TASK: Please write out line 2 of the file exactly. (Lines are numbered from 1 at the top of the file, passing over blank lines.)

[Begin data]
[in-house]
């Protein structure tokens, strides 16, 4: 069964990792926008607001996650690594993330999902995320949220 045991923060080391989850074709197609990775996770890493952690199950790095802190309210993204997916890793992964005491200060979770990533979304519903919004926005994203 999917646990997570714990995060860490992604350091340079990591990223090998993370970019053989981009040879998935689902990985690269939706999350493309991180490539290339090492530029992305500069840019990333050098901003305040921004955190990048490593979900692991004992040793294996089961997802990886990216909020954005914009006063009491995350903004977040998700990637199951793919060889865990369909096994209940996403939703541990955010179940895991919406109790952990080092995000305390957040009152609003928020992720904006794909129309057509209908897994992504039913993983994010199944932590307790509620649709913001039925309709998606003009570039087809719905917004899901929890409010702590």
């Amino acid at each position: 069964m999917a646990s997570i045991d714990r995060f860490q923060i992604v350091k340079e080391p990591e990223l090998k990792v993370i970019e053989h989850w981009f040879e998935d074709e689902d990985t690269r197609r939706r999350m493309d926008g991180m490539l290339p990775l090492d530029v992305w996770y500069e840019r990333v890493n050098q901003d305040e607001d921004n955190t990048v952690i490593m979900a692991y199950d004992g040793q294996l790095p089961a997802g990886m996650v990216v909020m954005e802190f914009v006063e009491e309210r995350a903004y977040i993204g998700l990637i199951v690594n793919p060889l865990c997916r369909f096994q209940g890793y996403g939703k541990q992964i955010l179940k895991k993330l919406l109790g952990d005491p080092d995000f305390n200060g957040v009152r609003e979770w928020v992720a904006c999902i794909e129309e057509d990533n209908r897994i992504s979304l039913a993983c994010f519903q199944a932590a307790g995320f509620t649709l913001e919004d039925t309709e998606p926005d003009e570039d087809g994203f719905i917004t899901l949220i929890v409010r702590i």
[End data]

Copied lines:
């Protein structure tokens, strides 16, 4: 069964990792926008607001996650690594993330999902995320949220 045991923060080391989850074709197609990775996770890493952690199950790095802190309210993204997916890793992964005491200060979770990533979304519903919004926005994203 999917646990997570714990995060860490992604350091340079990591990223090998993370970019053989981009040879998935689902990985690269939706999350493309991180490539290339090492530029992305500069840019990333050098901003305040921004955190990048490593979900692991004992040793294996089961997802990886990216909020954005914009006063009491995350903004977040998700990637199951793919060889865990369909096994209940996403939703541990955010179940895991919406109790952990080092995000305390957040009152609003928020992720904006794909129309057509209908897994992504039913993983994010199944932590307790509620649709913001039925309709998606003009570039087809719905917004899901929890409010702590």